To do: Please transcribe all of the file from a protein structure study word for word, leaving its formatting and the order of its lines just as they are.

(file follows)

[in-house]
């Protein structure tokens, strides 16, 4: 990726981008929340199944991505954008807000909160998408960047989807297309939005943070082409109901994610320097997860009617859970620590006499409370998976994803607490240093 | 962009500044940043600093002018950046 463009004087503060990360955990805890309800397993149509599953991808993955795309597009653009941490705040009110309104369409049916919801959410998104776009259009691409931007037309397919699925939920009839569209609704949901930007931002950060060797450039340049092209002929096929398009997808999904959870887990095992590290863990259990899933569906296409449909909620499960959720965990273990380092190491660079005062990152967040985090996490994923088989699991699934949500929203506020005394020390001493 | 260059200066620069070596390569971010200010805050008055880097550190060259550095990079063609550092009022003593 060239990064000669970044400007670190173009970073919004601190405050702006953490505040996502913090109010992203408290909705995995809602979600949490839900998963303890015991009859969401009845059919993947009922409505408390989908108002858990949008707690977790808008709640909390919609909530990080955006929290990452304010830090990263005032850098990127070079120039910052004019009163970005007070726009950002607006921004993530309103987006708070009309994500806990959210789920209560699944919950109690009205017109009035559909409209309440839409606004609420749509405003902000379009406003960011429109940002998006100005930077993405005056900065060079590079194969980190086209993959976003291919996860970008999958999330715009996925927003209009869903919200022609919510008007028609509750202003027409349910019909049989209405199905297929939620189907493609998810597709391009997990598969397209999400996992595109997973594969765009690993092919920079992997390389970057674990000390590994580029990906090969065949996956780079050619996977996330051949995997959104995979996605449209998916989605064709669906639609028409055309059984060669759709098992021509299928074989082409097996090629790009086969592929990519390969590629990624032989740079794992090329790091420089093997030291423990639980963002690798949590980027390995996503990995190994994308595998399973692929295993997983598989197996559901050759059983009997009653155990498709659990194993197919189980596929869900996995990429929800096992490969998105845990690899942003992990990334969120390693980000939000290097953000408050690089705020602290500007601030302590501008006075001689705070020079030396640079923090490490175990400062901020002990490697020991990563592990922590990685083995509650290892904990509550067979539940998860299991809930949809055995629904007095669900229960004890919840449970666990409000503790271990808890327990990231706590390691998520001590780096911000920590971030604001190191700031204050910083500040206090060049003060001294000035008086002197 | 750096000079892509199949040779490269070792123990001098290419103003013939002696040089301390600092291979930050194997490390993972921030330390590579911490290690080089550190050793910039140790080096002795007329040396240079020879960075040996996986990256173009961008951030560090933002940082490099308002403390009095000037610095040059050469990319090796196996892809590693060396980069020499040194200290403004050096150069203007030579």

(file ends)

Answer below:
[in-house]
């Protein structure tokens, strides 16, 4: 990726981008929340199944991505954008807000909160998408960047989807297309939005943070082409109901994610320097997860009617859970620590006499409370998976994803607490240093 | 962009500044940043600093002018950046 463009004087503060990360955990805890309800397993149509599953991808993955795309597009653009941490705040009110309104369409049916919801959410998104776009259009691409931007037309397919699925939920009839569209609704949901930007931002950060060797450039340049092209002929096929398009997808999904959870887990095992590290863990259990899933569906296409449909909620499960959720965990273990380092190491660079005062990152967040985090996490994923088989699991699934949500929203506020005394020390001493 | 260059200066620069070596390569971010200010805050008055880097550190060259550095990079063609550092009022003593 060239990064000669970044400007670190173009970073919004601190405050702006953490505040996502913090109010992203408290909705995995809602979600949490839900998963303890015991009859969401009845059919993947009922409505408390989908108002858990949008707690977790808008709640909390919609909530990080955006929290990452304010830090990263005032850098990127070079120039910052004019009163970005007070726009950002607006921004993530309103987006708070009309994500806990959210789920209560699944919950109690009205017109009035559909409209309440839409606004609420749509405003902000379009406003960011429109940002998006100005930077993405005056900065060079590079194969980190086209993959976003291919996860970008999958999330715009996925927003209009869903919200022609919510008007028609509750202003027409349910019909049989209405199905297929939620189907493609998810597709391009997990598969397209999400996992595109997973594969765009690993092919920079992997390389970057674990000390590994580029990906090969065949996956780079050619996977996330051949995997959104995979996605449209998916989605064709669906639609028409055309059984060669759709098992021509299928074989082409097996090629790009086969592929990519390969590629990624032989740079794992090329790091420089093997030291423990639980963002690798949590980027390995996503990995190994994308595998399973692929295993997983598989197996559901050759059983009997009653155990498709659990194993197919189980596929869900996995990429929800096992490969998105845990690899942003992990990334969120390693980000939000290097953000408050690089705020602290500007601030302590501008006075001689705070020079030396640079923090490490175990400062901020002990490697020991990563592990922590990685083995509650290892904990509550067979539940998860299991809930949809055995629904007095669900229960004890919840449970666990409000503790271990808890327990990231706590390691998520001590780096911000920590971030604001190191700031204050910083500040206090060049003060001294000035008086002197 | 750096000079892509199949040779490269070792123990001098290419103003013939002696040089301390600092291979930050194997490390993972921030330390590579911490290690080089550190050793910039140790080096002795007329040396240079020879960075040996996986990256173009961008951030560090933002940082490099308002403390009095000037610095040059050469990319090796196996892809590693060396980069020499040194200290403004050096150069203007030579």